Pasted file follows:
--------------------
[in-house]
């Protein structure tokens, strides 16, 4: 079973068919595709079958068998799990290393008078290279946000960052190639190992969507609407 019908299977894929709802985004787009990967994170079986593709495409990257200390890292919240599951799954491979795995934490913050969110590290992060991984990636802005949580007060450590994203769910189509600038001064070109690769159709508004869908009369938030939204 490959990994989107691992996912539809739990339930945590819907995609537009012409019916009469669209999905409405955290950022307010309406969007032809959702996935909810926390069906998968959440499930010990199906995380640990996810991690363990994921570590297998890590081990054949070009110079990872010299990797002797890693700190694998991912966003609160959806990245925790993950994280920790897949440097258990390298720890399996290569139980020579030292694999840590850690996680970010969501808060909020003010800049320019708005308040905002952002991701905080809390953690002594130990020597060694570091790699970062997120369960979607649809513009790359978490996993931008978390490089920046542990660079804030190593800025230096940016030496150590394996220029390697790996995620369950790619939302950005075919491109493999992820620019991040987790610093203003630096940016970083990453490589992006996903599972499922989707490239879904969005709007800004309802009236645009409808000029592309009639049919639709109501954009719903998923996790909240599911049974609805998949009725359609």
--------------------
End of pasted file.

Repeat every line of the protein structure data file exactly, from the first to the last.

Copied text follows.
[in-house]
């Protein structure tokens, strides 16, 4: 079973068919595709079958068998799990290393008078290279946000960052190639190992969507609407 019908299977894929709802985004787009990967994170079986593709495409990257200390890292919240599951799954491979795995934490913050969110590290992060991984990636802005949580007060450590994203769910189509600038001064070109690769159709508004869908009369938030939204 490959990994989107691992996912539809739990339930945590819907995609537009012409019916009469669209999905409405955290950022307010309406969007032809959702996935909810926390069906998968959440499930010990199906995380640990996810991690363990994921570590297998890590081990054949070009110079990872010299990797002797890693700190694998991912966003609160959806990245925790993950994280920790897949440097258990390298720890399996290569139980020579030292694999840590850690996680970010969501808060909020003010800049320019708005308040905002952002991701905080809390953690002594130990020597060694570091790699970062997120369960979607649809513009790359978490996993931008978390490089920046542990660079804030190593800025230096940016030496150590394996220029390697790996995620369950790619939302950005075919491109493999992820620019991040987790610093203003630096940016970083990453490589992006996903599972499922989707490239879904969005709007800004309802009236645009409808000029592309009639049919639709109501954009719903998923996790909240599911049974609805998949009725359609």